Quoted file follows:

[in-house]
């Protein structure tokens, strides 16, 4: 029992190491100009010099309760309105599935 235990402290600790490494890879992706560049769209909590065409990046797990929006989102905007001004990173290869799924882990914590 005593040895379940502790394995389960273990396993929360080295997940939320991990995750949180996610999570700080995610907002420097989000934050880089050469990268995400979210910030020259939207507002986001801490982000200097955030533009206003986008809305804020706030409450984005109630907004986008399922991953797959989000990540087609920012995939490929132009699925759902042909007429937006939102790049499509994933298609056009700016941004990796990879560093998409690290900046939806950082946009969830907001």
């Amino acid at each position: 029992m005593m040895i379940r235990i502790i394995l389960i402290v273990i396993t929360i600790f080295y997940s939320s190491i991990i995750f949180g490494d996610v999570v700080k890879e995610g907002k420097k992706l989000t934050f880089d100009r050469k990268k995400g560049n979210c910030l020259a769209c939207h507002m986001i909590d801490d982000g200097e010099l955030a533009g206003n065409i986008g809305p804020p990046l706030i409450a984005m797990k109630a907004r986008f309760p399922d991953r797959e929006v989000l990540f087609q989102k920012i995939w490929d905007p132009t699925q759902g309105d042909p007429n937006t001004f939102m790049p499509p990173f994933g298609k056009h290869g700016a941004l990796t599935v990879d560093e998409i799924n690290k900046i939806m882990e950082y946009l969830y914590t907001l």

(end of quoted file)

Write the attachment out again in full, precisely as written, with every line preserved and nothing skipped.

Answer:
[in-house]
């Protein structure tokens, strides 16, 4: 029992190491100009010099309760309105599935 235990402290600790490494890879992706560049769209909590065409990046797990929006989102905007001004990173290869799924882990914590 005593040895379940502790394995389960273990396993929360080295997940939320991990995750949180996610999570700080995610907002420097989000934050880089050469990268995400979210910030020259939207507002986001801490982000200097955030533009206003986008809305804020706030409450984005109630907004986008399922991953797959989000990540087609920012995939490929132009699925759902042909007429937006939102790049499509994933298609056009700016941004990796990879560093998409690290900046939806950082946009969830907001």
């Amino acid at each position: 029992m005593m040895i379940r235990i502790i394995l389960i402290v273990i396993t929360i600790f080295y997940s939320s190491i991990i995750f949180g490494d996610v999570v700080k890879e995610g907002k420097k992706l989000t934050f880089d100009r050469k990268k995400g560049n979210c910030l020259a769209c939207h507002m986001i909590d801490d982000g200097e010099l955030a533009g206003n065409i986008g809305p804020p990046l706030i409450a984005m797990k109630a907004r986008f309760p399922d991953r797959e929006v989000l990540f087609q989102k920012i995939w490929d905007p132009t699925q759902g309105d042909p007429n937006t001004f939102m790049p499509p990173f994933g298609k056009h290869g700016a941004l990796t599935v990879d560093e998409i799924n690290k900046i939806m882990e950082y946009l969830y914590t907001l």